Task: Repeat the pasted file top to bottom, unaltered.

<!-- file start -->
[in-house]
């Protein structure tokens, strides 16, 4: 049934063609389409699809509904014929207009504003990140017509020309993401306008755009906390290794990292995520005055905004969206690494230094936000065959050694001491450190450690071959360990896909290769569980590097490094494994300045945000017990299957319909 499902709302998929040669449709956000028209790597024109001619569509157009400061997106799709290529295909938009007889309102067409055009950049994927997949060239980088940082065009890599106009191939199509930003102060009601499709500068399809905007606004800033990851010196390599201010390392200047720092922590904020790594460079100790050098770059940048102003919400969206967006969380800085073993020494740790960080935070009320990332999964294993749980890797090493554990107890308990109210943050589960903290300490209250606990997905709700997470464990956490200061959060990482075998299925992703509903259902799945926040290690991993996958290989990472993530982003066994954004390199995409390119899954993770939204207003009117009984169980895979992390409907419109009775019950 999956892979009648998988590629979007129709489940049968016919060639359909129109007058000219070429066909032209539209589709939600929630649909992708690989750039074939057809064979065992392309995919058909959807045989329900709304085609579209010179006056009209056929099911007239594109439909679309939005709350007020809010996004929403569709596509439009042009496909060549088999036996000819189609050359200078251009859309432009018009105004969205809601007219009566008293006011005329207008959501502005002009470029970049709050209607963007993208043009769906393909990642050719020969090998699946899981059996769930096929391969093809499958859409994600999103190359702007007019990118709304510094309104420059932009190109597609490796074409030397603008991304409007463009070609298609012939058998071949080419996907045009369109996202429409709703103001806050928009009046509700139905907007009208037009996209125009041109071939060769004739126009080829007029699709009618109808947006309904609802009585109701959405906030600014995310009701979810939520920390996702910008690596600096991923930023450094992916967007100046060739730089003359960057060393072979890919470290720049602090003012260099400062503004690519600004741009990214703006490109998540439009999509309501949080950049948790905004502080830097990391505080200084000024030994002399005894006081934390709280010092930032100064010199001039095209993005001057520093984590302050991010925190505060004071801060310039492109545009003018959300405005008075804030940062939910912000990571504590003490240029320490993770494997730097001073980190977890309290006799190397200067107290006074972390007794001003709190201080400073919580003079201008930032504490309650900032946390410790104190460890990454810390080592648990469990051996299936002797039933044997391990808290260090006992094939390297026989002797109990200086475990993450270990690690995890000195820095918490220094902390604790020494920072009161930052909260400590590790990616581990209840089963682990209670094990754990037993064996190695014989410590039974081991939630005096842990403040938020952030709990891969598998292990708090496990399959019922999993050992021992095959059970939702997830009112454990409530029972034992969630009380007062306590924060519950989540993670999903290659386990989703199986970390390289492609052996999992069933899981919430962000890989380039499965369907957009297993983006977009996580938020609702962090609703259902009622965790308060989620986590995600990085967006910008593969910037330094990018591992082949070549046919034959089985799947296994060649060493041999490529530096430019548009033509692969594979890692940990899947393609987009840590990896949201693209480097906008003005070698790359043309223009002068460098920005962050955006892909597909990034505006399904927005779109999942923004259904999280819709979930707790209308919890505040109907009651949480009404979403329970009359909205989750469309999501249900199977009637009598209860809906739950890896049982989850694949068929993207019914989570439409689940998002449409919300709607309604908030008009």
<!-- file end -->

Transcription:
[in-house]
């Protein structure tokens, strides 16, 4: 049934063609389409699809509904014929207009504003990140017509020309993401306008755009906390290794990292995520005055905004969206690494230094936000065959050694001491450190450690071959360990896909290769569980590097490094494994300045945000017990299957319909 499902709302998929040669449709956000028209790597024109001619569509157009400061997106799709290529295909938009007889309102067409055009950049994927997949060239980088940082065009890599106009191939199509930003102060009601499709500068399809905007606004800033990851010196390599201010390392200047720092922590904020790594460079100790050098770059940048102003919400969206967006969380800085073993020494740790960080935070009320990332999964294993749980890797090493554990107890308990109210943050589960903290300490209250606990997905709700997470464990956490200061959060990482075998299925992703509903259902799945926040290690991993996958290989990472993530982003066994954004390199995409390119899954993770939204207003009117009984169980895979992390409907419109009775019950 999956892979009648998988590629979007129709489940049968016919060639359909129109007058000219070429066909032209539209589709939600929630649909992708690989750039074939057809064979065992392309995919058909959807045989329900709304085609579209010179006056009209056929099911007239594109439909679309939005709350007020809010996004929403569709596509439009042009496909060549088999036996000819189609050359200078251009859309432009018009105004969205809601007219009566008293006011005329207008959501502005002009470029970049709050209607963007993208043009769906393909990642050719020969090998699946899981059996769930096929391969093809499958859409994600999103190359702007007019990118709304510094309104420059932009190109597609490796074409030397603008991304409007463009070609298609012939058998071949080419996907045009369109996202429409709703103001806050928009009046509700139905907007009208037009996209125009041109071939060769004739126009080829007029699709009618109808947006309904609802009585109701959405906030600014995310009701979810939520920390996702910008690596600096991923930023450094992916967007100046060739730089003359960057060393072979890919470290720049602090003012260099400062503004690519600004741009990214703006490109998540439009999509309501949080950049948790905004502080830097990391505080200084000024030994002399005894006081934390709280010092930032100064010199001039095209993005001057520093984590302050991010925190505060004071801060310039492109545009003018959300405005008075804030940062939910912000990571504590003490240029320490993770494997730097001073980190977890309290006799190397200067107290006074972390007794001003709190201080400073919580003079201008930032504490309650900032946390410790104190460890990454810390080592648990469990051996299936002797039933044997391990808290260090006992094939390297026989002797109990200086475990993450270990690690995890000195820095918490220094902390604790020494920072009161930052909260400590590790990616581990209840089963682990209670094990754990037993064996190695014989410590039974081991939630005096842990403040938020952030709990891969598998292990708090496990399959019922999993050992021992095959059970939702997830009112454990409530029972034992969630009380007062306590924060519950989540993670999903290659386990989703199986970390390289492609052996999992069933899981919430962000890989380039499965369907957009297993983006977009996580938020609702962090609703259902009622965790308060989620986590995600990085967006910008593969910037330094990018591992082949070549046919034959089985799947296994060649060493041999490529530096430019548009033509692969594979890692940990899947393609987009840590990896949201693209480097906008003005070698790359043309223009002068460098920005962050955006892909597909990034505006399904927005779109999942923004259904999280819709979930707790209308919890505040109907009651949480009404979403329970009359909205989750469309999501249900199977009637009598209860809906739950890896049982989850694949068929993207019914989570439409689940998002449409919300709607309604908030008009």